Clean the area with a little acetone on a rag, and then mask the abraded area with masking tape. There should be no shiny gel-coat within the masked area. You will need a warm place for a gel-coat repair otherwise the gel-coat will not harden.   For the repair, you’ll need topcoat gel-coat, hardener, a mixing container, disposable brush a mixing stick and vinyl disposable gloves. Topcoat gel-coat has wax mixed with it. The wax floats to the surface so you’ll need to stir it in before you pour what you need for the repair. Although you may be able to get gel-coat with pigment already mixed in to match your kayak, and a colorless hardener, even so, don’t expect your color match to be perfect, even if your hull is white. Be prepared to consider your repair the badge of an active kayaker rather than a blemish.

Gently mix a little gel-coat with the recommended volume of hardener. Try to avoid creating bubbles while mixing thoroughly. (You can shake bubbles to the surface by tapping the container, but any captured bubbles may pinhole your repair). Load the brush and paint a generous layer of gel-coat across the damaged surface. Ideally this should be not quite thick enough to run. Peel off the masking tape and retreat!

The gel-coat and hardener will react, jellying then hardening. When cured hard, (check by touching your mixing stick to the gel-coat remaining in the mixing container, rather than touching your repair) tidy the repair if necessary using a block and sandpaper. If you progress through to fine grade and finish with a polishing compound you may be able to make the repair invisible, but if you are not that concerned, simply smooth off any bumps. With the cracks and gouges filled, your hull will be water-tight once more.  

Note that any repair work may be messy and could be hazardous, so wear appropriate clothing, read the warning labels on the products you use, and do your work in a suitable place.    

December holidays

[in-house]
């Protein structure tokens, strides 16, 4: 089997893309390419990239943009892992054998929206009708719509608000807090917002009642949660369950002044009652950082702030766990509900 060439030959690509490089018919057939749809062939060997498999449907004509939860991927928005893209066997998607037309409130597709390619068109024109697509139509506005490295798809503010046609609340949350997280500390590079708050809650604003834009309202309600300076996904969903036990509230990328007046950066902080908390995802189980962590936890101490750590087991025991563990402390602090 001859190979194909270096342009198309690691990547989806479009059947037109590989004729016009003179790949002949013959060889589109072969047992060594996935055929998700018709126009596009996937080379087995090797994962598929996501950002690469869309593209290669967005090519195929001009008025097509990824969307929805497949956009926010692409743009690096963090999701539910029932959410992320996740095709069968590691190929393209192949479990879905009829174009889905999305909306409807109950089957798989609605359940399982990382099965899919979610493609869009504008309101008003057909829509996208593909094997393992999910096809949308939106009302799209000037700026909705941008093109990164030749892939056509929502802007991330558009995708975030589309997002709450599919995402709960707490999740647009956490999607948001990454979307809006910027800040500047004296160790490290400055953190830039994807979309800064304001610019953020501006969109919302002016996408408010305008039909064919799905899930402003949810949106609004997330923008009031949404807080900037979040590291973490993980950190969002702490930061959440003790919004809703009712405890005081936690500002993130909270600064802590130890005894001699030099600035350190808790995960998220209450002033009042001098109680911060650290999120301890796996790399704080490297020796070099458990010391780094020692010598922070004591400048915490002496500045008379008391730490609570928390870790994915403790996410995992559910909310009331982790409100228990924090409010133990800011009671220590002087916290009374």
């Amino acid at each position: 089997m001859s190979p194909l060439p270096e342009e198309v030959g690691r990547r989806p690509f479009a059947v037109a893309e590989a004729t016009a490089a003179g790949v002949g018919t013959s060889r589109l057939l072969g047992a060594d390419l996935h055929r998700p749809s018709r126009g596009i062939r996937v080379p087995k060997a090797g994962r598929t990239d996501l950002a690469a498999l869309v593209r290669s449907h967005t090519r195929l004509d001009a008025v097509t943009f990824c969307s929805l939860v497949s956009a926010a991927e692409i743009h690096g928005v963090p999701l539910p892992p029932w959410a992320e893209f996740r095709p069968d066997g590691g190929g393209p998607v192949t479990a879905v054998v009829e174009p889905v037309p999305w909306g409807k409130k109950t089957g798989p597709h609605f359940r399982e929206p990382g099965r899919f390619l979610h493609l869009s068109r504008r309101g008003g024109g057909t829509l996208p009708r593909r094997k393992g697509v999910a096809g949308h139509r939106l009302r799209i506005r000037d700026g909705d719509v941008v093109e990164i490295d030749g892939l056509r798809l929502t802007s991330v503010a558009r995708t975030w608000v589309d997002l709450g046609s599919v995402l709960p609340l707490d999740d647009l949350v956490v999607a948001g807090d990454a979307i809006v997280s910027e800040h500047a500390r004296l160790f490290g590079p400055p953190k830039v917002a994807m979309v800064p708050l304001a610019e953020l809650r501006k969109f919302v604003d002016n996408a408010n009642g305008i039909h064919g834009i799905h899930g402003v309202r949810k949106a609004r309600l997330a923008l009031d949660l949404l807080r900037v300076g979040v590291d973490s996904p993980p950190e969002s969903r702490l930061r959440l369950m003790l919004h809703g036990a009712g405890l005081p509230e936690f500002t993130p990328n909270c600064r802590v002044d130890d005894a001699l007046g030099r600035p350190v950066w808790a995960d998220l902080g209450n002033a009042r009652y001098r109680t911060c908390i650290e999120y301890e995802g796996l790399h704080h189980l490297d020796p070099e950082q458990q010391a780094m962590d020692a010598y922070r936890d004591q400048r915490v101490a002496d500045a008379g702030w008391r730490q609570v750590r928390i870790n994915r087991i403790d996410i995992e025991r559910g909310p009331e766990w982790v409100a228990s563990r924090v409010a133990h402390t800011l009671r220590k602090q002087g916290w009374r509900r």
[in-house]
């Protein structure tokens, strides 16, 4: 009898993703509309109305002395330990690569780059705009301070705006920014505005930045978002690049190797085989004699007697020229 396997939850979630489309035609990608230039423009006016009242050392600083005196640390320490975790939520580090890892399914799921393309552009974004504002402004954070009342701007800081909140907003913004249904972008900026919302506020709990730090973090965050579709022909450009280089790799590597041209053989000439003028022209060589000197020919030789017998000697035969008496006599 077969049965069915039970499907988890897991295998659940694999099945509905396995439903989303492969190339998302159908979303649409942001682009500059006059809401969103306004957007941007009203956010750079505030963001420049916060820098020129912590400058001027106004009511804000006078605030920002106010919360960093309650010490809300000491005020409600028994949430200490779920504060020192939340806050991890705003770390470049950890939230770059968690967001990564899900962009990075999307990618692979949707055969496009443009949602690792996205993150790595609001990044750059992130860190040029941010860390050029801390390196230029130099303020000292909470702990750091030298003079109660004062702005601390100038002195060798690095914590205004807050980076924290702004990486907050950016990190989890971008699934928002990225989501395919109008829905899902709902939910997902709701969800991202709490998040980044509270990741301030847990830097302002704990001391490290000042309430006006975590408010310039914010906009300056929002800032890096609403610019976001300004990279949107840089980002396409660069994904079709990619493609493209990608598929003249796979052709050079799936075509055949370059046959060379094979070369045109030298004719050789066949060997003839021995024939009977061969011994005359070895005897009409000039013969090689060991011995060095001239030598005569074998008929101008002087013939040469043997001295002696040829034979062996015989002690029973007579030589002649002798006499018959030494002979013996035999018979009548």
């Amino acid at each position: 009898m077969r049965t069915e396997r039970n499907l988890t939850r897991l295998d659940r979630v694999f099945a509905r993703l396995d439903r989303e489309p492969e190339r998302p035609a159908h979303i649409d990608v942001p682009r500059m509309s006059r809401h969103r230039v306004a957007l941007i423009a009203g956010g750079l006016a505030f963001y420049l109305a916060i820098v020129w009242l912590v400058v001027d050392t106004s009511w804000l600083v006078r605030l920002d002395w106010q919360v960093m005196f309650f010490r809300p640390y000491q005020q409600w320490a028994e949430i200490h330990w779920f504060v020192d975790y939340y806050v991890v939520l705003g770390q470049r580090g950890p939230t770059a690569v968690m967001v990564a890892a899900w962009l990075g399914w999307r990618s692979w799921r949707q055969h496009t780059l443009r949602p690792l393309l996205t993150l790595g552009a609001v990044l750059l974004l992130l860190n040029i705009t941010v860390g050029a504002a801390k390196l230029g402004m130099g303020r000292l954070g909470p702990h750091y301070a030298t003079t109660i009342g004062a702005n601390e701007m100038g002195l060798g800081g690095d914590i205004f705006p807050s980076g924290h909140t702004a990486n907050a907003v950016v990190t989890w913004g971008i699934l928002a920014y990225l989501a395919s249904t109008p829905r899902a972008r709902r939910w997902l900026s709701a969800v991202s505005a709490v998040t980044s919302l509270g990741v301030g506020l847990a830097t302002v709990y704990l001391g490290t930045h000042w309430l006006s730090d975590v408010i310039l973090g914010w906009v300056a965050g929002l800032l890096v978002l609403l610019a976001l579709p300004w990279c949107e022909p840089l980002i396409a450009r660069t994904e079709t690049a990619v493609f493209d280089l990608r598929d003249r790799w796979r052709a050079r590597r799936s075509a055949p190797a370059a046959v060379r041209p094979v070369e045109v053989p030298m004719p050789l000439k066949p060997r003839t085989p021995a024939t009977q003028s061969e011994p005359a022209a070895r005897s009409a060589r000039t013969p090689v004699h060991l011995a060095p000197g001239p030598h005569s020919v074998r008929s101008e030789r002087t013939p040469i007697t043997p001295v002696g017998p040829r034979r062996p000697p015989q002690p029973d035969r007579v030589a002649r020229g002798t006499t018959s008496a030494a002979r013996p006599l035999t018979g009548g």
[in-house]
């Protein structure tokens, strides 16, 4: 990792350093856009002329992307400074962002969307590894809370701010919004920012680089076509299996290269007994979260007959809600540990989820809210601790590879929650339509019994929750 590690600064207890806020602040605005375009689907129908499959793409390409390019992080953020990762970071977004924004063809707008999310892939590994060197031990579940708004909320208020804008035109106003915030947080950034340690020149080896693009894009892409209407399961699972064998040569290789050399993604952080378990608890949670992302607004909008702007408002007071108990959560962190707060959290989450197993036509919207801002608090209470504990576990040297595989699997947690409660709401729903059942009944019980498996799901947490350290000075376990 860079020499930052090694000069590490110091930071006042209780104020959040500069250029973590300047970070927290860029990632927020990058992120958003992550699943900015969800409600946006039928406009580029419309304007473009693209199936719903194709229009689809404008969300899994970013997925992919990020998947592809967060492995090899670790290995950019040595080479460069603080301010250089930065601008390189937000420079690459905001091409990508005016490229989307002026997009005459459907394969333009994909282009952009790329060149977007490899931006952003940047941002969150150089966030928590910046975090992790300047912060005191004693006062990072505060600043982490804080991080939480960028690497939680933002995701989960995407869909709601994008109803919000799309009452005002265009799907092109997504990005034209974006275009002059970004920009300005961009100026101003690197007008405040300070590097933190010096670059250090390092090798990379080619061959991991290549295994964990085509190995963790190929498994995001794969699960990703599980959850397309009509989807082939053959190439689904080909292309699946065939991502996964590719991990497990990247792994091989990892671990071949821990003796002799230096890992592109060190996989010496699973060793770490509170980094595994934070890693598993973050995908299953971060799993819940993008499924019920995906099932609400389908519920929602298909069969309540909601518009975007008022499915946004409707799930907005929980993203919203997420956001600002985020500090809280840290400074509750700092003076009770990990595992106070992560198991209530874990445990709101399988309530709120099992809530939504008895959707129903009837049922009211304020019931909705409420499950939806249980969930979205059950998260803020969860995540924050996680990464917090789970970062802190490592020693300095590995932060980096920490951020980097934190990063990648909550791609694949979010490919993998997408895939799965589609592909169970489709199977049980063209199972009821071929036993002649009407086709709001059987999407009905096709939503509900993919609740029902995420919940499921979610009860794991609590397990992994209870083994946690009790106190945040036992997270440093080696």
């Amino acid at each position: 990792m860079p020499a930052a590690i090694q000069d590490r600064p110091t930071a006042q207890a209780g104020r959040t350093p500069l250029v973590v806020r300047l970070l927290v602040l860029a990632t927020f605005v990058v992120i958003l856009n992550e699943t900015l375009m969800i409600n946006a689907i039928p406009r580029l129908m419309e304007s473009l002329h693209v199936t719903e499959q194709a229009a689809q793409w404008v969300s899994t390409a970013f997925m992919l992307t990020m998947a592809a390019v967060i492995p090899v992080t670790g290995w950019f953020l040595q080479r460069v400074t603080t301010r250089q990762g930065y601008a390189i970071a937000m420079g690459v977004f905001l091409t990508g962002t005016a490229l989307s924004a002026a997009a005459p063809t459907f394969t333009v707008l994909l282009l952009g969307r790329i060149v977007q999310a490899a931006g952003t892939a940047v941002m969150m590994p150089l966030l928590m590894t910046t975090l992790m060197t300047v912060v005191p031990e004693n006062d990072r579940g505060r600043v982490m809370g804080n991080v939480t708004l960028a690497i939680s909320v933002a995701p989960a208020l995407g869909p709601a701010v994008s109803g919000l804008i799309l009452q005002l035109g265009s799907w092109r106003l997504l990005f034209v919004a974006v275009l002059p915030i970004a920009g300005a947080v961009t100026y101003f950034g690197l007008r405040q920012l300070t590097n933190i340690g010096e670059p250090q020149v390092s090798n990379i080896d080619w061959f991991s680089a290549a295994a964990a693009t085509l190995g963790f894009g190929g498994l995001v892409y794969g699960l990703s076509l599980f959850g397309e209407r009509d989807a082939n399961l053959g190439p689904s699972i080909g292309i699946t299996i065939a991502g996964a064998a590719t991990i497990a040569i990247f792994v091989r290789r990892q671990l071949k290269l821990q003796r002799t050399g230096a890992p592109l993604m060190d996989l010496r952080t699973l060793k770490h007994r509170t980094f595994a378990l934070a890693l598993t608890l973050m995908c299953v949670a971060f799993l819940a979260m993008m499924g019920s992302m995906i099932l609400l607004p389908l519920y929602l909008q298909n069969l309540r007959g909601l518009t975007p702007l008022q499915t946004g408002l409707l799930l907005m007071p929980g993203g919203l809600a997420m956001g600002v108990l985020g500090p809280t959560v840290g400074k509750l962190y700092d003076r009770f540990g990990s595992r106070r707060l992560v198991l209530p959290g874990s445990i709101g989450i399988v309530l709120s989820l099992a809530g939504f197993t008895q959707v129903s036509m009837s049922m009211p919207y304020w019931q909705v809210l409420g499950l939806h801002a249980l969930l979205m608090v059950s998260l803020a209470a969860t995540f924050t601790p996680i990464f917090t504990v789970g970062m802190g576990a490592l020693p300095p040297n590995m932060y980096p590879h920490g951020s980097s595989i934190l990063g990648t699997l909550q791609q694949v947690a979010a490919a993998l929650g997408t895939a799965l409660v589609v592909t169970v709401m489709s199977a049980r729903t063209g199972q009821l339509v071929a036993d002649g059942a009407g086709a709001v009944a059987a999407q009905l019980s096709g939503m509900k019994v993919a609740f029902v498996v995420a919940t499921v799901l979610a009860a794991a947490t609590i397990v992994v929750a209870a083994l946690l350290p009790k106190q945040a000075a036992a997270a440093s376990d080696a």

Don’t leave it too late to order your kayaking gifts! There are some great books and DVDs out for winter consumption, clothing items to keep you cozy and warm, and why not check out tow-line systems, or maybe for that person so close and dear to you, kayak jewelry?  Or be selfish and buy your partner a new pair of wet-suit booties so you can travel together odor-free for a few weeks! You might also make yourself a wish list in case anyone asks you what you would like.  

Smelly Booties!

Bacteria that cause odors in neoprene booties also lodge themselves in sandal straps. After paddling, stow your booties in a PVC dry-bag to contain the odors while traveling home. Add a little distilled white vinegar to your rinsing water and you’ll disturb the Ph the bacteria need to survive, and rid yourself of the smell. You’ll have to repeat the treatment regularly, but it is inexpensive and effective!  

Wet gear in your car.

Manage wet and sandy gear by keeping a plastic storage box in your trunk. Alternatively, if a bag will load into your trunk space more efficiently than a box, use a heavy duty dry-bag large enough to contain a complete outfit of clothing including helmet, spray-skirt and PFD. Dry-bags hold water in as efficiently as they keep water out. I also carry a small specially designated dry-bag for my booties so mud and odors don’t inundate the rest of my clothing, and dry-bags can fit into flight baggage to shield dry clothes from wet. The dry-bags or boxes also serve when rinsing gear.  

Reading the fine print.

You are not alone if you find the fine print on your chart difficult to see. Constantly switching from sunglasses to reading glasses and back, while keeping the salt spray at bay, can be a frustrating element to sea kayaking. Take a tip from "Hatter" in Sweden; he uses a "ski-pass" retractable cord attached to a magnifying lens. With the "reel" secured in his PFD pocket, the lens neatly stows itself when the line retracts, yet the lens is easily accessed for use whenever he needs to study his chart.